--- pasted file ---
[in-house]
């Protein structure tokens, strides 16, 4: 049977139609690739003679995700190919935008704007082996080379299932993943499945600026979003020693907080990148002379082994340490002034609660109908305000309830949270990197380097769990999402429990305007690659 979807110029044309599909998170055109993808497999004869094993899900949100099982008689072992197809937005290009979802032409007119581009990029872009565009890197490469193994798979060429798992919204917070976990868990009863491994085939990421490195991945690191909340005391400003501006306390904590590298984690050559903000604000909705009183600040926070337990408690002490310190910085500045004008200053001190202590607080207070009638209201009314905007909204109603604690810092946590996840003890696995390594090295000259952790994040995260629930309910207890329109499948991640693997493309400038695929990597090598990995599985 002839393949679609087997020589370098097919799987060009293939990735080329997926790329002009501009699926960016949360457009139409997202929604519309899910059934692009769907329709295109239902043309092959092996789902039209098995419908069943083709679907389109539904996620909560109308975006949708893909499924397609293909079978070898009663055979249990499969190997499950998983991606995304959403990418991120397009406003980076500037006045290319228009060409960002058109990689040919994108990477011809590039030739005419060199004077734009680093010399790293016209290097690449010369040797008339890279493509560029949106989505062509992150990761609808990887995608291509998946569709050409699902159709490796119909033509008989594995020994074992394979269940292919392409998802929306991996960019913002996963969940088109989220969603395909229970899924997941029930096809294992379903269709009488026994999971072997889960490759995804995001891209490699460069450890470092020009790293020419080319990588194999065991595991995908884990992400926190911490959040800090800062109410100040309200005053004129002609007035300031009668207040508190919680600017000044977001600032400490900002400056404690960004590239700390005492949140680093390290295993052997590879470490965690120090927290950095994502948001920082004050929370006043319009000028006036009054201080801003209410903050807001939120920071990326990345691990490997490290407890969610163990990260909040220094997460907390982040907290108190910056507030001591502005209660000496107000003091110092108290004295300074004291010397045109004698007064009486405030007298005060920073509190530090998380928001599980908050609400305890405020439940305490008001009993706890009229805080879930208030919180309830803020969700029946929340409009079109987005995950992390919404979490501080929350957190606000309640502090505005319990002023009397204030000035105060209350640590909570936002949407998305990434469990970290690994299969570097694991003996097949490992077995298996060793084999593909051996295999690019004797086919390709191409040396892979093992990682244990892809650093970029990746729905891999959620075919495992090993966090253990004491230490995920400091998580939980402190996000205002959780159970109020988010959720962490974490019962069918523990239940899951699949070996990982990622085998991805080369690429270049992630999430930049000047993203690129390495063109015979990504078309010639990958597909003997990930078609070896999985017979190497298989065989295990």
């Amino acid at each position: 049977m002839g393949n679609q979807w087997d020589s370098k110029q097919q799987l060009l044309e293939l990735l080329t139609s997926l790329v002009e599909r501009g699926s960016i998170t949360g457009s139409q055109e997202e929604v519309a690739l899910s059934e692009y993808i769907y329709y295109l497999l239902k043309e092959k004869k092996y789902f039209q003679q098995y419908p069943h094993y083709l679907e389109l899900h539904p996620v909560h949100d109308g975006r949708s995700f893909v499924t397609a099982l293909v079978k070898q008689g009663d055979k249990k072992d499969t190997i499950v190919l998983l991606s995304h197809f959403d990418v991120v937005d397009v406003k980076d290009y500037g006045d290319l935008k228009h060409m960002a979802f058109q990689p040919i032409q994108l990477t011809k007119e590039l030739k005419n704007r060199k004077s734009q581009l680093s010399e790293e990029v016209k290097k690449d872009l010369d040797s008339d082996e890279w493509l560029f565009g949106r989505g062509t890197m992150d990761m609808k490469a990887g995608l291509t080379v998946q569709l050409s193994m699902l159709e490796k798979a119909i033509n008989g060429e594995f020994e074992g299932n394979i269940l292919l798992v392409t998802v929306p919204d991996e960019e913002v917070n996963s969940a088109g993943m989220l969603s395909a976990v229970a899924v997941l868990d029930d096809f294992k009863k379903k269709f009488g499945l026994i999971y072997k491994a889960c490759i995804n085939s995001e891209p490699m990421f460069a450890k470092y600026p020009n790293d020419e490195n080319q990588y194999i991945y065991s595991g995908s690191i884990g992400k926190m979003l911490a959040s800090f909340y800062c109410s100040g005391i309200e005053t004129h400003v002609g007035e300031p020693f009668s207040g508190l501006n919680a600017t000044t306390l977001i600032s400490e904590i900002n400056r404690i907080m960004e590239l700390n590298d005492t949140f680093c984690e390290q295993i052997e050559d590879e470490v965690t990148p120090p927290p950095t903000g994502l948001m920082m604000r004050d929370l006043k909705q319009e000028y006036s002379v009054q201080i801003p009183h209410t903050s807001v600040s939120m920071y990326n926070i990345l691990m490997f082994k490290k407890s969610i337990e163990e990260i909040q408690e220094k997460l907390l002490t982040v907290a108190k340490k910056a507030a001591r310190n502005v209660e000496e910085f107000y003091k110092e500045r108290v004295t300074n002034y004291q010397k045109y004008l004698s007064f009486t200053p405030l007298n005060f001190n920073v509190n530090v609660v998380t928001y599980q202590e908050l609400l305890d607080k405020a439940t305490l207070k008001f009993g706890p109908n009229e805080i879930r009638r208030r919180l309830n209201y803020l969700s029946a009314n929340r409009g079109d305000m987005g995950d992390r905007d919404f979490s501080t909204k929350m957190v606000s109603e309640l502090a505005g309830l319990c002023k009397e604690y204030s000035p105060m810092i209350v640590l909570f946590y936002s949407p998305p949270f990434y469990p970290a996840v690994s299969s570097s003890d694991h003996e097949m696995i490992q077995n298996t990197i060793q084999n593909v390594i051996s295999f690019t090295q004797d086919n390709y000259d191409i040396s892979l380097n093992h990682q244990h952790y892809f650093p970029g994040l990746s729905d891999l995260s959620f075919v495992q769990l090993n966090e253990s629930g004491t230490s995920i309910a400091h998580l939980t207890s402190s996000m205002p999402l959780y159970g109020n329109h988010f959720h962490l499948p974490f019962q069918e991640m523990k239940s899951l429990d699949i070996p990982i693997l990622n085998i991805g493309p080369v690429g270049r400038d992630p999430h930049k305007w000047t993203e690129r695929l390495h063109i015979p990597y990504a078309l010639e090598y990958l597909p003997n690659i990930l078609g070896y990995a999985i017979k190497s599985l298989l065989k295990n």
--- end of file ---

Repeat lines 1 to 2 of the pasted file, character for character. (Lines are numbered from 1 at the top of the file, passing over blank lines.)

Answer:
[in-house]
């Protein structure tokens, strides 16, 4: 049977139609690739003679995700190919935008704007082996080379299932993943499945600026979003020693907080990148002379082994340490002034609660109908305000309830949270990197380097769990999402429990305007690659 979807110029044309599909998170055109993808497999004869094993899900949100099982008689072992197809937005290009979802032409007119581009990029872009565009890197490469193994798979060429798992919204917070976990868990009863491994085939990421490195991945690191909340005391400003501006306390904590590298984690050559903000604000909705009183600040926070337990408690002490310190910085500045004008200053001190202590607080207070009638209201009314905007909204109603604690810092946590996840003890696995390594090295000259952790994040995260629930309910207890329109499948991640693997493309400038695929990597090598990995599985 002839393949679609087997020589370098097919799987060009293939990735080329997926790329002009501009699926960016949360457009139409997202929604519309899910059934692009769907329709295109239902043309092959092996789902039209098995419908069943083709679907389109539904996620909560109308975006949708893909499924397609293909079978070898009663055979249990499969190997499950998983991606995304959403990418991120397009406003980076500037006045290319228009060409960002058109990689040919994108990477011809590039030739005419060199004077734009680093010399790293016209290097690449010369040797008339890279493509560029949106989505062509992150990761609808990887995608291509998946569709050409699902159709490796119909033509008989594995020994074992394979269940292919392409998802929306991996960019913002996963969940088109989220969603395909229970899924997941029930096809294992379903269709009488026994999971072997889960490759995804995001891209490699460069450890470092020009790293020419080319990588194999065991595991995908884990992400926190911490959040800090800062109410100040309200005053004129002609007035300031009668207040508190919680600017000044977001600032400490900002400056404690960004590239700390005492949140680093390290295993052997590879470490965690120090927290950095994502948001920082004050929370006043319009000028006036009054201080801003209410903050807001939120920071990326990345691990490997490290407890969610163990990260909040220094997460907390982040907290108190910056507030001591502005209660000496107000003091110092108290004295300074004291010397045109004698007064009486405030007298005060920073509190530090998380928001599980908050609400305890405020439940305490008001009993706890009229805080879930208030919180309830803020969700029946929340409009079109987005995950992390919404979490501080929350957190606000309640502090505005319990002023009397204030000035105060209350640590909570936002949407998305990434469990970290690994299969570097694991003996097949490992077995298996060793084999593909051996295999690019004797086919390709191409040396892979093992990682244990892809650093970029990746729905891999959620075919495992090993966090253990004491230490995920400091998580939980402190996000205002959780159970109020988010959720962490974490019962069918523990239940899951699949070996990982990622085998991805080369690429270049992630999430930049000047993203690129390495063109015979990504078309010639990958597909003997990930078609070896999985017979190497298989065989295990």